Over five years, the decline was -10.1% in Norway, -9.64% in Switzerland and -6.20% in Croatia, while it climbed +55.57% in Turkey.

  • The number of paid-for newspaper titles in the EU climbed +0.41% in 2006, to 1,482, and was up +3.2% over five years. When paid and free titles are combined, the number of titles rose +2.57% over one year and +8.44% over five years.

  • The circulation of US dailies fell -1.9% in 2006 and -5.18% over five years. Most of the decline came in evening dailies, which saw a year-on-year circulation decline of -4.62%, compared with only -1.48
    % for morning dailies. Over the past five years, evening dailies declined -19.62%, compared with a -2.52% drop for morning newspapers.

  • In Japan, newspaper sales fell by -0.83% in 2006. Over five years, sales were down -2.42%.

  • China newspaper sales continue to perform well, up +2.27 and +15.53% over one and five years.

  • In Latin America, where it has been difficult to obtain reliable data, Brazilian newspaper sales were up + 6.50% in 2006 and up +3.70% over five years. Colombia newspaper sales increased 3.23% in 2006 but were down -11.1% over five years.

  • Indian newspaper sales increased 12.93% in 2006 and 53.63% in the five-year period.

  • Elsewhere in Asia, sales were up in Malaysia (+1.82%), Singapore (+4.06%), Bangladesh (+8.3%) and Korea (+10.59%) over one year, and down in Taiwan (-6.67%). Over five years, sales rose in Taiwan (+2.44%), Malaysia (+19.97%), Singapore (0.48%), Thailand (+12.31%), Bangladesh (+30%) and Korea (+19%).

  • Sales in Australia recorded an increase of + 2.95% in 2006 and were stable over five years, while New Zealand newspaper sales were down -1.10 year-on-year and down -3.22% over five years.

  • In Africa, sales were up 8.24% in South Africa in 2006, and 43.18% over five years. Sales were stable in Nigeria and Kenya in 2006 and up 7.89% and 1.90% respectively over five years.

  • The Japanese remain the world's greatest newspaper buyers, with 630.9 daily sales per thousand adults. They are followed by Norway with 601.2 sales per thousand, Colombia with 587.8, Finland with 514.7 and Sweden with 466.2.

  • The Belgians spend the most time with their newspapers -- 54 minutes a day -- followed by the Chinese, Finns and Brazilians, with 48 minutes each, on average.

  • Sunday newspaper circulations declined -3.69% in 2006 and -6.2% over five years. The United States and the United Kingdom remain the largest markets for Sunday papers by far.

  • Circulation for non-daily newspapers rose 7.29% over one year and 18.68% over five years.

    On advertising

  • Global newspaper advertising revenues have increased for four straight years and were up +3.77% in 2006.

  • Newspapers share of the world ad market held relatively steady with 29.6%, marginally down from 29.8% in 2005. Newspapers remain the world's second largest advertising medium, after television, with more revenue that radio, cinema, outdoor, magazines and the internet combined. When newspapers and magazines are combined, print is the world's largest advertising medium, with a 42% share, compared to 38% for television.

    Seventeen countries saw newspaper advertising market share growth in 2006: Austria, Belgium, Switzerland, Czech Republic, Greece, Indonesia, India, Hong Kong, Colombia, Mexico, Puerto Rico, Bahrain, Kuwait, Oman, Qatar, United Arab Emirates, and South Africa.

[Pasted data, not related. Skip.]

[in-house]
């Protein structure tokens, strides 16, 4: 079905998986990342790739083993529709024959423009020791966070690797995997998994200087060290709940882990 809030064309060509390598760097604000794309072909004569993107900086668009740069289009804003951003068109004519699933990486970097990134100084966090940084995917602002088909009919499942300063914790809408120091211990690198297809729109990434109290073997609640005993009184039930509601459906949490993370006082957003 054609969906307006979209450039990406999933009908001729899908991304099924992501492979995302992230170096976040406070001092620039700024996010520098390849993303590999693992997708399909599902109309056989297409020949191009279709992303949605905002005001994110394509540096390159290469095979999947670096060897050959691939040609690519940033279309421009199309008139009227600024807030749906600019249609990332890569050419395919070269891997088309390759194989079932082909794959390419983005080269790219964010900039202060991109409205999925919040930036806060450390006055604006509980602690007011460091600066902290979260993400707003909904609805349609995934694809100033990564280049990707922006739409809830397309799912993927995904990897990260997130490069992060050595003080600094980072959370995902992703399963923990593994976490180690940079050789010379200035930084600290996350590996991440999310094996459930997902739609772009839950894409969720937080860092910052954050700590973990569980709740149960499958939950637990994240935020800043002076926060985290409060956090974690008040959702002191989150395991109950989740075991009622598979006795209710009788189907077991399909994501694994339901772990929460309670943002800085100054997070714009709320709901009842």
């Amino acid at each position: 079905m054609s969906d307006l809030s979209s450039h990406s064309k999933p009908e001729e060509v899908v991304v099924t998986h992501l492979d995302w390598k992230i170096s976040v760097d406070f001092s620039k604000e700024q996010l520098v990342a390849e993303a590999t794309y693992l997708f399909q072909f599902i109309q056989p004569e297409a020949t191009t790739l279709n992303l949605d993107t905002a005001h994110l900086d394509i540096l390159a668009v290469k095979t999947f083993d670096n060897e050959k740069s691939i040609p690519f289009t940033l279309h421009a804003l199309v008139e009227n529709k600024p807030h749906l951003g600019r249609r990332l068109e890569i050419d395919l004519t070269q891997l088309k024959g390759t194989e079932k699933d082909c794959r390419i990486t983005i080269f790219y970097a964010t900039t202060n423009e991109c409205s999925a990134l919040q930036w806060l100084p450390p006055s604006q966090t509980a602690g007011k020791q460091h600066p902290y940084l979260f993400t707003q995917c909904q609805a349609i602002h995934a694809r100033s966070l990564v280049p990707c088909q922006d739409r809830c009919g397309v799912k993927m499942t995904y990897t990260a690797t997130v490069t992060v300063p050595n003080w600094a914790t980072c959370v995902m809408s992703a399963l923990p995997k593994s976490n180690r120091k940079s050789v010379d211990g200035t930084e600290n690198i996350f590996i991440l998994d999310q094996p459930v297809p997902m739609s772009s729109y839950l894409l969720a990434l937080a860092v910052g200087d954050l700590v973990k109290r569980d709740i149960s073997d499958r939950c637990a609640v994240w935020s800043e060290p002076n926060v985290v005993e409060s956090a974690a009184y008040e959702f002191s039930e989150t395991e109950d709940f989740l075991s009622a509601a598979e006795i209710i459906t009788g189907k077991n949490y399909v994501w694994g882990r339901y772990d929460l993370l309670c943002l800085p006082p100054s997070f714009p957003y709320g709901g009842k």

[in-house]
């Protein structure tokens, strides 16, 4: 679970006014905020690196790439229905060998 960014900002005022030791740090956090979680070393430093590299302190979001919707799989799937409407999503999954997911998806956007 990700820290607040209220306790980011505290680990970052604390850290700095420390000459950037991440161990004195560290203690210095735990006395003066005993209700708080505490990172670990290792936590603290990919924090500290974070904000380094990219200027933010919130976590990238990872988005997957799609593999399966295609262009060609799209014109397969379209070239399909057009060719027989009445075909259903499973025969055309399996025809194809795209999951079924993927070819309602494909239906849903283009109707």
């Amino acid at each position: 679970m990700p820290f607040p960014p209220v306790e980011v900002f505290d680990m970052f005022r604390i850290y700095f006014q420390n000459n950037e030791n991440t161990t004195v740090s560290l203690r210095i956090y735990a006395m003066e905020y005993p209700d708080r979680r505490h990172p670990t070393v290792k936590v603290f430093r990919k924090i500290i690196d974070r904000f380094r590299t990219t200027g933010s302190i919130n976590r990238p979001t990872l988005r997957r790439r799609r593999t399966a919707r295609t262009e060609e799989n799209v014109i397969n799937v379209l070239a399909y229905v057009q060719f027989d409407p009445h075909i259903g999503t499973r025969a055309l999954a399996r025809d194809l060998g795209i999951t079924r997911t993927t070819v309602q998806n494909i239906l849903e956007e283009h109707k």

Over five years, newspapers in 12 countries and territories saw increased market share: Austria, Denmark, Greece, Poland, Russia, Slovenia, Taiwan, Puerto Rico, Kuwait, Oman, Saudi Arabia and the United Arab Emirates.

  • Newspaper advertising revenues in the USA, by far the largest newspaper advertising market in the world, decreased by -1.68% in 2006 but increased by +5.69% over the last five years.

  • In Japan, ad expenditures declined in 2006 by -3.20% but were up 10% over the past five years.

  • China saw an increase in advertising revenues of +16% last year, and +58% over five years.

  • Newspaper markets in the European Union saw a +1.36% increase in newspaper advertising revenues in 2006, and a +39.54% increase over five years.

    Twenty-one of 24 EU countries for which data was available showed increases in advertising revenue in 2006: Austria +5.7%, Belgium +19%, Bulgaria +71.90%, Czech Republic +12.47%, Denmark +0.53
    %, Estonia +15.64%, Finland +2.50%, France +1.37%, Germany +1.13%, Greece +1.45%, , Ireland +4.49
    %, Italy +3.77%, Latvia +4.87%, Lithuania +6.12%, Luxembourg +43%, Poland +11%, Romania + 11.18%, Slovakia +11%, Slovenia +20.96%, Spain +0.21%, and Sweden +0.05%,

    Newspaper advertising revenue declined in Hungary (-6.49%), The Netherlands (-0.46%), and the United Kingdom (-4%).

    Over five years, advertising revenues was up in all 23 countries for which data was available: Austria +50.38%, Belgium +107.5%, Bulgaria +3.98%, the Czech Republic +91.74%, Denmark +42.71%, Estonia +124.68%, Finland +2.5%, France +33.80%, Germany +20.14%, Greece +57.20%, Hungary +62.88%, Ireland +63%, Italy +39.53%, Latvia +49.66%, Lithuania +71.85%, Luxembourg +43.24%, Netherlands 54.74%, Poland +200%, Romania +111.57%, Slovakia +179%, Spain +0.51%, Sweden +46.7%, and the United Kingdom +25%.

  • In India, newspaper advertising revenues increased +23.18% over one year and +85% over the last five. South Africa also saw remarkable gains -- +20.71% over one year and 141% over five years. Turkey's percentage gains were +3.01% in 2006 and +152% over the past five years.

  • In Australia revenues were down +2.77% over one year but rose +65.44% over five years. New Zealand saw a marginal +0.84% gain last year and an increase of 33.28% over five years.

    Free dailies

  • A total of 287 free daily newspapers had a combined circulation of 40.7 million daily, a circulation increase of 55% over one year and 241% over five years. Twenty-seven million of those daily copies are distributed in Europe alone.

  • The five largest free dailies are Metro in the United Kingdom (1.13 million copies), Leggo in Italy (1.05 million), 20 Minutos in Spain (997,000), Que! in Spain (970,000), and ADN in Spain (914,000).

    The World Press Trends 2007 edition is now available at or by contacting the World Association of Newspapers, 7 rue Geoffroy Saint Hilaire, 75005 Paris France. Tel: +33 1 47 42 85 00, Fax +33 1 47 42 49 48. Email .